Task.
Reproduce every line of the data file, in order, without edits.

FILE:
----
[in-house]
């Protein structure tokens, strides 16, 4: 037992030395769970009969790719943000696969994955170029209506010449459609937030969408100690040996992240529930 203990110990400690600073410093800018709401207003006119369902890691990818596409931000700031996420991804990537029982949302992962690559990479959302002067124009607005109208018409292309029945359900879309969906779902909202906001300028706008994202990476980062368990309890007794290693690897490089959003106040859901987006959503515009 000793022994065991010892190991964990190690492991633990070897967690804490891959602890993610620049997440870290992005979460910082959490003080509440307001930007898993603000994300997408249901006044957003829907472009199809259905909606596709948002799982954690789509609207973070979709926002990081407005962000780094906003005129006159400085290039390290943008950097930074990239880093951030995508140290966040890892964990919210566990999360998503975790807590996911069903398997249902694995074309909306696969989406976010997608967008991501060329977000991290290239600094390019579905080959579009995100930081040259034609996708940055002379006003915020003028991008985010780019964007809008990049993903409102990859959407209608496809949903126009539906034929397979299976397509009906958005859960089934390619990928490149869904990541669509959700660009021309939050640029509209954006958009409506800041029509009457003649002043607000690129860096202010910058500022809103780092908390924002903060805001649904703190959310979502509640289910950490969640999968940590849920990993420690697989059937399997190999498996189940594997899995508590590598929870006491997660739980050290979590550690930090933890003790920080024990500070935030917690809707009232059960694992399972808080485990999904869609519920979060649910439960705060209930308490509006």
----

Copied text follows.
[in-house]
């Protein structure tokens, strides 16, 4: 037992030395769970009969790719943000696969994955170029209506010449459609937030969408100690040996992240529930 203990110990400690600073410093800018709401207003006119369902890691990818596409931000700031996420991804990537029982949302992962690559990479959302002067124009607005109208018409292309029945359900879309969906779902909202906001300028706008994202990476980062368990309890007794290693690897490089959003106040859901987006959503515009 000793022994065991010892190991964990190690492991633990070897967690804490891959602890993610620049997440870290992005979460910082959490003080509440307001930007898993603000994300997408249901006044957003829907472009199809259905909606596709948002799982954690789509609207973070979709926002990081407005962000780094906003005129006159400085290039390290943008950097930074990239880093951030995508140290966040890892964990919210566990999360998503975790807590996911069903398997249902694995074309909306696969989406976010997608967008991501060329977000991290290239600094390019579905080959579009995100930081040259034609996708940055002379006003915020003028991008985010780019964007809008990049993903409102990859959407209608496809949903126009539906034929397979299976397509009906958005859960089934390619990928490149869904990541669509959700660009021309939050640029509209954006958009409506800041029509009457003649002043607000690129860096202010910058500022809103780092908390924002903060805001649904703190959310979502509640289910950490969640999968940590849920990993420690697989059937399997190999498996189940594997899995508590590598929870006491997660739980050290979590550690930090933890003790920080024990500070935030917690809707009232059960694992399972808080485990999904869609519920979060649910439960705060209930308490509006």